# What does $A = L + D + U$ look like?

Exercise:

Consider the problem \begin{split} 10u_1 + u_2 &= 1\\ u_1 + 10u_2 &= 10 \end{split} with the solution $(u_1,u_2)^T = (0,1)^T$. For a general system of equations $$Au = b$$ with an $n\times n$ matrix $A$, which consists of a lower triangular submatrix $L$, the diagonal $D$ and the uppertriangular submatrix $U\,(A=L+D+U)$, a Gauss–Seidel iteration is defined by $$u^{i+1} = D^{-1}(b - Lu^{i+1} - Uu^i)$$ and a Jacobi iteration is defined by $$u^{i+1} = D^{-1}(b - Lu^i - Uu^i)$$

Perform:

a) Four Gauss-Seidel iterations.

b) Four Jacobi iterations.

Question:

• What does $A = L + D + U$ mean? I suppose that I doesn't mean that $a_{ij} = l_{ij} + d_{ij} + u_{ij}$? If that is what it's supposed to mean, do we get $$L = \begin{bmatrix}0 & 0\\ 1 &0 \end{bmatrix}, \,D = \begin{bmatrix}10 & 0\\ 0&10\end{bmatrix},\,U = \begin{bmatrix} 0&1\\ 0&0\end{bmatrix}$$

• You are correct. $L$, $D$ and $U$ are exactly the matrices you wrote and their sum is $A$. – michaelhowes Nov 9 '17 at 11:48
• Indeed you are absolutely correct. It is nice to see a well formatted question, including your own ideas. If you are interested in a more general approach to Gauß-Seidel and Jacobi-Iteration, have a look at Saad's book. Both methods can be seen in the more general framework of additive splitting. This MSE-Question has also great answers. – P. Siehr Nov 9 '17 at 12:22
• @P.Siehr Thanks! Just one quick question about the gauss-seidel iterations: do you have to calculate $L,D,U$ etc, after each iteration? – titusAdam Nov 9 '17 at 15:20
• No, since both iterations don't change $A$. And you don't "calculate" them at all, as they are already given. Don't confuse them with a multiplicative decomposition, such as $LU$ or $QR$. – P. Siehr Nov 9 '17 at 15:56
• @P.Siehr I'm a bit confused trying to actually perform 4 Jacobi iterations! $u^i$ doesn't change. After each iteration I have $u^i = (0,1)$, is this correct? – titusAdam Nov 14 '17 at 12:20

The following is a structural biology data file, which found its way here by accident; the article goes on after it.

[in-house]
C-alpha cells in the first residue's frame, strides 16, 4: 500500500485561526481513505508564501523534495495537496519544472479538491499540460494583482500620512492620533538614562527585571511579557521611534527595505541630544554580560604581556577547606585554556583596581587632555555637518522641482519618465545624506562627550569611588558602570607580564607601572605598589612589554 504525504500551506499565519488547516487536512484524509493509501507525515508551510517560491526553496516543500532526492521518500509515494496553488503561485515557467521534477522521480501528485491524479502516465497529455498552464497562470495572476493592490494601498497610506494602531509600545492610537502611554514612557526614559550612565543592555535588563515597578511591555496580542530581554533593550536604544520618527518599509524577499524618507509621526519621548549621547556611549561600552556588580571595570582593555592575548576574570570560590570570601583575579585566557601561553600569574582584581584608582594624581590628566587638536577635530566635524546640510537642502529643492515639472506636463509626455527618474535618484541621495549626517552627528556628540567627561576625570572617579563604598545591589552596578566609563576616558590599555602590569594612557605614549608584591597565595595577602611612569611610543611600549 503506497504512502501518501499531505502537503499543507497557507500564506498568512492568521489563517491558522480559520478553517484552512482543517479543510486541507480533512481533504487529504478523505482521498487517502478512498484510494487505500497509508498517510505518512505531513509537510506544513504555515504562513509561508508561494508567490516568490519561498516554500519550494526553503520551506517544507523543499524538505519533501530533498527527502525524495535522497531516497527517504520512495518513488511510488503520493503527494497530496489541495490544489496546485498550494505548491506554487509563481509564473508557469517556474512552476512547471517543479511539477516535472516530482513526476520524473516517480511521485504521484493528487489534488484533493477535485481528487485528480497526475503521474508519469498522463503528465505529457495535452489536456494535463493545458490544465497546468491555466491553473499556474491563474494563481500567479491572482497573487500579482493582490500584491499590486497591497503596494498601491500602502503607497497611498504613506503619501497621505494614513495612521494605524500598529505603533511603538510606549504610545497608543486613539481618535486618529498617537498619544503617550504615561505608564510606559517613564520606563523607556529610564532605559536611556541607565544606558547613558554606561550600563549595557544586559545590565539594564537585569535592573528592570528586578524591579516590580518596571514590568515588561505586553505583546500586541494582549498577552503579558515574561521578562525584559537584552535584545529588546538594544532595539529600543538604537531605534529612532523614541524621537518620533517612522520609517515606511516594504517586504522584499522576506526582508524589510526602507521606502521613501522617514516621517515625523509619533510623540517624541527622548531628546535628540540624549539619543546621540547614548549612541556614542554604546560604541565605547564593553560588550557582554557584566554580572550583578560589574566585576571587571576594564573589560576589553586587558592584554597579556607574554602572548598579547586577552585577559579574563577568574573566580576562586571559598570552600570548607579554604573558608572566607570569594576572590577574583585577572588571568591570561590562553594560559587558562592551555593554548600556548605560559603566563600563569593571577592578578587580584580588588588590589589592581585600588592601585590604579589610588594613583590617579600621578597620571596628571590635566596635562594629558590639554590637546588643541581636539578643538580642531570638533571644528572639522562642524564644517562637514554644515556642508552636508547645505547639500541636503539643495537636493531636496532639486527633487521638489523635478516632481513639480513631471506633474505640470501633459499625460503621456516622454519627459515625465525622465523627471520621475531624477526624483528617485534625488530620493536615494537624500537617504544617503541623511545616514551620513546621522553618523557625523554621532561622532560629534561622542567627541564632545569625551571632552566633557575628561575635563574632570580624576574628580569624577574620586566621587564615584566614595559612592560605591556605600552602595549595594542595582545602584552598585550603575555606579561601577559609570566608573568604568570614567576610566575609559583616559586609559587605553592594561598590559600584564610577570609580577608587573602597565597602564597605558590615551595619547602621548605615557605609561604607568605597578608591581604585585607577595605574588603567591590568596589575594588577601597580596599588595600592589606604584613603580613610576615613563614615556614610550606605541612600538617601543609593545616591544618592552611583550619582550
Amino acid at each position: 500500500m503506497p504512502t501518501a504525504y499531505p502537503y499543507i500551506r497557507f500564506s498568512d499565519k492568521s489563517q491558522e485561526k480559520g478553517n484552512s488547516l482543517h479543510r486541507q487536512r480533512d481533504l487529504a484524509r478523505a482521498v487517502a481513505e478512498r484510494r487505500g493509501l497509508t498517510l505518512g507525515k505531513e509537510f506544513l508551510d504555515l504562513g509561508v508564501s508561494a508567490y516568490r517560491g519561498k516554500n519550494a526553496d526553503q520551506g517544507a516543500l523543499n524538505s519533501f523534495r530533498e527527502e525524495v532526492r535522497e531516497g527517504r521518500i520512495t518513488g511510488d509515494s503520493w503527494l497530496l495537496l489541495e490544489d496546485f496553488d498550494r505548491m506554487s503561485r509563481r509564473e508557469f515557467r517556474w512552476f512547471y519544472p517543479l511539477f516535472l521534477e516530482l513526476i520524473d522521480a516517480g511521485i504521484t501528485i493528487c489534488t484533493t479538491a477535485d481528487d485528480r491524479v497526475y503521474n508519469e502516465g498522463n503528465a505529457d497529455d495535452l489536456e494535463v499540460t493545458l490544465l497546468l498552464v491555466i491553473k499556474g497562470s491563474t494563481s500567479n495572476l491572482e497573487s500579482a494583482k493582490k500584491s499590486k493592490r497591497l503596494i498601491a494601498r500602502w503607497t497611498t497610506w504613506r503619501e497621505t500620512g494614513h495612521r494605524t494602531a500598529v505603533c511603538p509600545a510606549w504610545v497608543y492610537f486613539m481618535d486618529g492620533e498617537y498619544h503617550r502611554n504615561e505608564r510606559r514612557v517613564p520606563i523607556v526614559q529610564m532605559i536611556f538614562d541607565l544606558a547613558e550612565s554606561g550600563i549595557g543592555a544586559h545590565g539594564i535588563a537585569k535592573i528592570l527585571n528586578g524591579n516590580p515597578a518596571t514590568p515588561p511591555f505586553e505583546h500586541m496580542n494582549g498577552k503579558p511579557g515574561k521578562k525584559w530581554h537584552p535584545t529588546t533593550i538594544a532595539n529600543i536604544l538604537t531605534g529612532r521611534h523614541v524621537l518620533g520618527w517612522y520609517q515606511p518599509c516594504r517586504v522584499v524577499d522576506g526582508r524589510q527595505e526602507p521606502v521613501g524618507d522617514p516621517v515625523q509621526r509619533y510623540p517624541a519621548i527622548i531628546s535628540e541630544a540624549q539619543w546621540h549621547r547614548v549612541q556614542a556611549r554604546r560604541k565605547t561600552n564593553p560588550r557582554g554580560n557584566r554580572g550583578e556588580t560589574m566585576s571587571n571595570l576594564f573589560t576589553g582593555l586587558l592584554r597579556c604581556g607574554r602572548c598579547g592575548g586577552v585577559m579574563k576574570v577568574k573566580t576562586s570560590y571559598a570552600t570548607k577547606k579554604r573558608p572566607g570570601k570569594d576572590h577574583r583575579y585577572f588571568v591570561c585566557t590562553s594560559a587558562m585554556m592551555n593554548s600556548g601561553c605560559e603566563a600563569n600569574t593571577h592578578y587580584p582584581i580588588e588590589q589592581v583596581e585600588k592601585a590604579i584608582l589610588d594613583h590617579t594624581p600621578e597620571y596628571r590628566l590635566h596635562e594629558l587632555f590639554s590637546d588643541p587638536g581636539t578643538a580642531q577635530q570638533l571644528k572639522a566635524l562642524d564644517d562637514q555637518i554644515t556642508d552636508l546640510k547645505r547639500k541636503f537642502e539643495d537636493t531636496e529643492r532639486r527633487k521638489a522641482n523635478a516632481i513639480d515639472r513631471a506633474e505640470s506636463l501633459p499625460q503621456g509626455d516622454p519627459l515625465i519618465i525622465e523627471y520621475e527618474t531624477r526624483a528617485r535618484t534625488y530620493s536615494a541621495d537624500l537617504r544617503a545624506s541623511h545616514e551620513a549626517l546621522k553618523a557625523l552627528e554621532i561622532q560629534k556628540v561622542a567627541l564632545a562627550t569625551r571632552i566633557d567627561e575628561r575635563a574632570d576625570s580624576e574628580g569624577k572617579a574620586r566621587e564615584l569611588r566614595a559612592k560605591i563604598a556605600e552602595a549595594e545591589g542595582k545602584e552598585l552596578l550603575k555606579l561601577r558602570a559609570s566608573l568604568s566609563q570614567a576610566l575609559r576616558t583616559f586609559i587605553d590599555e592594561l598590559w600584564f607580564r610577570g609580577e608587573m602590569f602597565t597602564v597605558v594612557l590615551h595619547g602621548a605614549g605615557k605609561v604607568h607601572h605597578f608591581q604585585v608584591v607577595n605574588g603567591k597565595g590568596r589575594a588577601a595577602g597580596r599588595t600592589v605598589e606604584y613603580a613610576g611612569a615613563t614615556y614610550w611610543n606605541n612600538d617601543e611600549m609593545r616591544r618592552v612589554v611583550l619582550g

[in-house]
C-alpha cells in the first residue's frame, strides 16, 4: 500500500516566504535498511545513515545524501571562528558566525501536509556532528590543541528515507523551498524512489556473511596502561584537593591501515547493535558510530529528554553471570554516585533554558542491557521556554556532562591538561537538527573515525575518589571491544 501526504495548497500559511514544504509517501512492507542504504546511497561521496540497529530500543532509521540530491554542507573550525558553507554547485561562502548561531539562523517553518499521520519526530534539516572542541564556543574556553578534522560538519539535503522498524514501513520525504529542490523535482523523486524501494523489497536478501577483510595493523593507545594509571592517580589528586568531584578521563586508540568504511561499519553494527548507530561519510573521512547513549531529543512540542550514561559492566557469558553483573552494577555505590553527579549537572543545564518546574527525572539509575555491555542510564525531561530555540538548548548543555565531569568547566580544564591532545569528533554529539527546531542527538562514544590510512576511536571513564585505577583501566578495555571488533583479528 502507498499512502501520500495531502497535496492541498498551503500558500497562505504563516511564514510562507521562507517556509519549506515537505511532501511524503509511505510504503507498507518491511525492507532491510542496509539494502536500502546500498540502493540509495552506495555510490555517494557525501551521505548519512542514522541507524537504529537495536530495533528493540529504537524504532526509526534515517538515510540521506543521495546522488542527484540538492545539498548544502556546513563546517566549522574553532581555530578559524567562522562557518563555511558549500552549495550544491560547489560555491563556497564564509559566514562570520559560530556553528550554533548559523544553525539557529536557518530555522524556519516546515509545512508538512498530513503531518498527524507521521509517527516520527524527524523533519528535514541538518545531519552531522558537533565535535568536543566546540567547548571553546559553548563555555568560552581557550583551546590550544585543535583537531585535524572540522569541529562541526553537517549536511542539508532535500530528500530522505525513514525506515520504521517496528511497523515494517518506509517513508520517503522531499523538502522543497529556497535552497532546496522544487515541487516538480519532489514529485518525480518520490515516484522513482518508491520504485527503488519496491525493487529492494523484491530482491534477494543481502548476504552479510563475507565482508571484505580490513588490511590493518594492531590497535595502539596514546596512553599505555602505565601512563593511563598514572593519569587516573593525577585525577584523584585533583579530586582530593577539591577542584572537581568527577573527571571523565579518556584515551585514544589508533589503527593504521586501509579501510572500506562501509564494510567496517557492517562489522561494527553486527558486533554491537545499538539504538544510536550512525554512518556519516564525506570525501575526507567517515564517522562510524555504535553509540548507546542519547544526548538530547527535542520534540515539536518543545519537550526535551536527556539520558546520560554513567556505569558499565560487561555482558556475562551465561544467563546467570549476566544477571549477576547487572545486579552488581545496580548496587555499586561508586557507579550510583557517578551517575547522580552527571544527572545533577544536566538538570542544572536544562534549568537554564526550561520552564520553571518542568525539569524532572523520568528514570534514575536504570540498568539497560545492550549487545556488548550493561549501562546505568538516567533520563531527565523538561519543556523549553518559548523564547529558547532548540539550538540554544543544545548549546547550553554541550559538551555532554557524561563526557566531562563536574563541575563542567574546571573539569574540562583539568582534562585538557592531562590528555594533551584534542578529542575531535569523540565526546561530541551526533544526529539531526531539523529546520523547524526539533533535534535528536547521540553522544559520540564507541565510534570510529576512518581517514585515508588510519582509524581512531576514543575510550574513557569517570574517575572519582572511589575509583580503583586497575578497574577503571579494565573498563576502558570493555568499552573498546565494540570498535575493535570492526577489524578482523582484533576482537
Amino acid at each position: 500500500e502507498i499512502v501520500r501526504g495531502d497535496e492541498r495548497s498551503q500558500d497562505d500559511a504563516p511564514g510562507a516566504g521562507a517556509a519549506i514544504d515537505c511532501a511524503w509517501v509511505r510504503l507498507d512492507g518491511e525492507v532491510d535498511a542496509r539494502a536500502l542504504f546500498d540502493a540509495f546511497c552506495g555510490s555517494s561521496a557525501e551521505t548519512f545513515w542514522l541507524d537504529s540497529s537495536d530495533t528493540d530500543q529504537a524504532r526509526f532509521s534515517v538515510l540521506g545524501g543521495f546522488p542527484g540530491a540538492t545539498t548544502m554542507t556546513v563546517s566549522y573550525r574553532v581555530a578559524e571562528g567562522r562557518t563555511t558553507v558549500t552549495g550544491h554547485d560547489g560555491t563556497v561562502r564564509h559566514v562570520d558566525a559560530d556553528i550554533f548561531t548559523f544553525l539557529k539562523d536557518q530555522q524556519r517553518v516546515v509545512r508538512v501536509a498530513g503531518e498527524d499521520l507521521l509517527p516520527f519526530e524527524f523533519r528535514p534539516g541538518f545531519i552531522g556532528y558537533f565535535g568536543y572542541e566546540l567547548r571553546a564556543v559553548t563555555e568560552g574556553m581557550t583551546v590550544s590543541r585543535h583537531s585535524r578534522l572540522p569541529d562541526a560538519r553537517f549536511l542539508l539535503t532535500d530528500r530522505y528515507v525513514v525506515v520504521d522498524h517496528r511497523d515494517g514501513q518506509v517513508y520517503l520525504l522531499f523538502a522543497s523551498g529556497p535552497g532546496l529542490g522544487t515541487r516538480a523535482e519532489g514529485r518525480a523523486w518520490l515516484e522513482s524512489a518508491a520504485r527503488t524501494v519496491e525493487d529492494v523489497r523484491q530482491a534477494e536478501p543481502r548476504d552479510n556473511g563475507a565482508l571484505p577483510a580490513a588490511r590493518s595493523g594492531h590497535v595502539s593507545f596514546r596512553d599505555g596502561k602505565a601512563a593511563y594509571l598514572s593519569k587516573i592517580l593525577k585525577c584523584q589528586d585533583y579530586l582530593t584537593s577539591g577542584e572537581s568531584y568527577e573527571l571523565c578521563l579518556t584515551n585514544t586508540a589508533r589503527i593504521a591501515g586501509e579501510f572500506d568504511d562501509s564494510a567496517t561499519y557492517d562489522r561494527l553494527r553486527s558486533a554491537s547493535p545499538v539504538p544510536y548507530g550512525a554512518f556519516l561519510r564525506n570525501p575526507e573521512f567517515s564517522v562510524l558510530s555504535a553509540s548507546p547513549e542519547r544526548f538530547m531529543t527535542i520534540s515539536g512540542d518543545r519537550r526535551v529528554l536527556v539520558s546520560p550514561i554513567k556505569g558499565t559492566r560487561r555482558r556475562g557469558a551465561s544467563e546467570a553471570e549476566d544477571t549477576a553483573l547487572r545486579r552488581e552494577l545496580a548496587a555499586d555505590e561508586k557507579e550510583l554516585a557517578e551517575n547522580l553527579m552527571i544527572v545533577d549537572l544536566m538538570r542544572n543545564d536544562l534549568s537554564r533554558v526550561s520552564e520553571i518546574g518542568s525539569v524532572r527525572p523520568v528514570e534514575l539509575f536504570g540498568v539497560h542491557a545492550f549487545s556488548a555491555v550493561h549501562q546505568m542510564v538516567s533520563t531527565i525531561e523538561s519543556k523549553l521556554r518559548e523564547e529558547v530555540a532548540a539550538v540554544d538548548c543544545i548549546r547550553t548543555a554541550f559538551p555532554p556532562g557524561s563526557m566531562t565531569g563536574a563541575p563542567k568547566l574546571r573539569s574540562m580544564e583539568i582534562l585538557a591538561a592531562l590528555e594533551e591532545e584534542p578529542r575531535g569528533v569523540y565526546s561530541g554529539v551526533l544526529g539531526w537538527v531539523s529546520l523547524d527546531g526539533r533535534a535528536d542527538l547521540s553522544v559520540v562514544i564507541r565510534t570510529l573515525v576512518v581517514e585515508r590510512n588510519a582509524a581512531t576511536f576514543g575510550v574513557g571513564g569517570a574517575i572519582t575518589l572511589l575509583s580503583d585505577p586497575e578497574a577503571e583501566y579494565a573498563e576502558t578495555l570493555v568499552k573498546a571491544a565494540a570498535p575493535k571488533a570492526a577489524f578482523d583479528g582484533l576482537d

Your $L$, $D$, and $U$ are correct. Note that $a_{ij} = l_{ij} + d_{ij} + u_{ij}$ is true, however, two of the three terms are always zero; the upper right entry would be $a_{ij} = 0 + 0 + 1$.
In general, $\color{red}A = \color{blue}L + \color{orange}D + \color{green}U$ looks like $$\color{red}{\begin{pmatrix} a_{1,1} & a_{1,2} & \ldots & a_{1,n-1} & a_{1,n} \\ a_{2,1} & a_{2,2} & \ldots & a_{2,n-1} & a_{2,n} \\ \vdots & \vdots & \ddots & \vdots & \vdots \\ a_{n-1,1} & a_{n-1,2} & \ldots & a_{n-1,n-1} & a_{n-1,n} \\ a_{n,1} & a_{n,2} & \ldots & a_{n,n-1} & a_{n,n} \end{pmatrix}} =\\ \color{blue}{\begin{pmatrix} 0 & 0 & \ldots & 0 & 0 \\ a_{2,1} & 0 & \ldots & 0 & 0 \\ \vdots & \vdots & \ddots & \vdots & \vdots \\ a_{n-1,1} & a_{n-1,2} & \ldots & 0 & 0 \\ a_{n,1} & a_{n,2} & \ldots & a_{n,n-1} & 0 \end{pmatrix}} +\\ \color{orange}{\begin{pmatrix} a_{1,1} & 0 & \ldots & 0 & 0 \\ 0 & a_{2,2} & \ldots & 0 & 0 \\ \vdots & \vdots & \ddots & \vdots & \vdots \\ 0 & 0 & \ldots & a_{n-1,n-1} & 0 \\ 0 & 0 & \ldots & 0 & a_{n,n} \end{pmatrix}} +\\ \color{green}{\begin{pmatrix} 0 & a_{1,2} & \ldots & a_{1,n-1} & a_{1,n} \\ 0 & 0 & \ldots & a_{2,n-1} & a_{2,n} \\ \vdots & \vdots & \ddots & \vdots & \vdots \\ 0 & 0 & \ldots & 0 & a_{n-1,n} \\ 0 & 0 & \ldots & 0 & 0 \end{pmatrix}}$$
Note that in this case $L$ and $U$ are strictly triangular matrices. A triangular matrix may have non-zero entries in its diagonal, e.g.: $\begin{pmatrix}1&1\\0&1\end{pmatrix}$ is an upper triangular matrix (but not a strictly upper triangular matrix).